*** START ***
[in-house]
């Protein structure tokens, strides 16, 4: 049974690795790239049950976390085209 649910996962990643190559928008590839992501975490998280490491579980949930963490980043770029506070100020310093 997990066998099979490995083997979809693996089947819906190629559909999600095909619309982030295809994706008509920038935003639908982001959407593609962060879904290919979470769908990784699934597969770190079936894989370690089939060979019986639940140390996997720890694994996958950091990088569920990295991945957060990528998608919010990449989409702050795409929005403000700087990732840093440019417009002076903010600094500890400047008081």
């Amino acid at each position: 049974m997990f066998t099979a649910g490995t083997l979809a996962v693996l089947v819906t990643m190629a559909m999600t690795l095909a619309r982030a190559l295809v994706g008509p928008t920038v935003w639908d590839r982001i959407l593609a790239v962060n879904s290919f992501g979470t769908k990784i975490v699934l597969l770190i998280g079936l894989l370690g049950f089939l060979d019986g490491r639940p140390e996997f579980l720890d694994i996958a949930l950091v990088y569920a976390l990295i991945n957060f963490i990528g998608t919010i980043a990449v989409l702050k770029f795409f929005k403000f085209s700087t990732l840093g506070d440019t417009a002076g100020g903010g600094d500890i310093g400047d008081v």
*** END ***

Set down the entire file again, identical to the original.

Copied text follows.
[in-house]
């Protein structure tokens, strides 16, 4: 049974690795790239049950976390085209 649910996962990643190559928008590839992501975490998280490491579980949930963490980043770029506070100020310093 997990066998099979490995083997979809693996089947819906190629559909999600095909619309982030295809994706008509920038935003639908982001959407593609962060879904290919979470769908990784699934597969770190079936894989370690089939060979019986639940140390996997720890694994996958950091990088569920990295991945957060990528998608919010990449989409702050795409929005403000700087990732840093440019417009002076903010600094500890400047008081």
């Amino acid at each position: 049974m997990f066998t099979a649910g490995t083997l979809a996962v693996l089947v819906t990643m190629a559909m999600t690795l095909a619309r982030a190559l295809v994706g008509p928008t920038v935003w639908d590839r982001i959407l593609a790239v962060n879904s290919f992501g979470t769908k990784i975490v699934l597969l770190i998280g079936l894989l370690g049950f089939l060979d019986g490491r639940p140390e996997f579980l720890d694994i996958a949930l950091v990088y569920a976390l990295i991945n957060f963490i990528g998608t919010i980043a990449v989409l702050k770029f795409f929005k403000f085209s700087t990732l840093g506070d440019t417009a002076g100020g903010g600094d500890i310093g400047d008081v």